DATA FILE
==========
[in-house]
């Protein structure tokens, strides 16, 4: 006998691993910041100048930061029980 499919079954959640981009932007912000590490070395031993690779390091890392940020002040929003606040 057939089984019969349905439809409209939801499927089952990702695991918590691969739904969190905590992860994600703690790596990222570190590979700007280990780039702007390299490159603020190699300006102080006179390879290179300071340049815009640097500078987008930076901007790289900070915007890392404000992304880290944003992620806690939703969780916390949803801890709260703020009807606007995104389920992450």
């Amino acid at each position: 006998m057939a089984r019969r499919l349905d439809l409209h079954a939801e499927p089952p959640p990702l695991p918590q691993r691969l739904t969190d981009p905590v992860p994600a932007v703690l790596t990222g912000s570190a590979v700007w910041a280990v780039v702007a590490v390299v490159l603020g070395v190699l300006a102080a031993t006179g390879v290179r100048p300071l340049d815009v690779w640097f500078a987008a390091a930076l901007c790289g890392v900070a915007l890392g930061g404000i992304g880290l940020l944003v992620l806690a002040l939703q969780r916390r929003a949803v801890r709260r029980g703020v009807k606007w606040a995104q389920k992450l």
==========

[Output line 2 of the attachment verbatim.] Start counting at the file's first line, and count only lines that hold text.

């Protein structure tokens, strides 16, 4: 006998691993910041100048930061029980 499919079954959640981009932007912000590490070395031993690779390091890392940020002040929003606040 057939089984019969349905439809409209939801499927089952990702695991918590691969739904969190905590992860994600703690790596990222570190590979700007280990780039702007390299490159603020190699300006102080006179390879290179300071340049815009640097500078987008930076901007790289900070915007890392404000992304880290944003992620806690939703969780916390949803801890709260703020009807606007995104389920992450």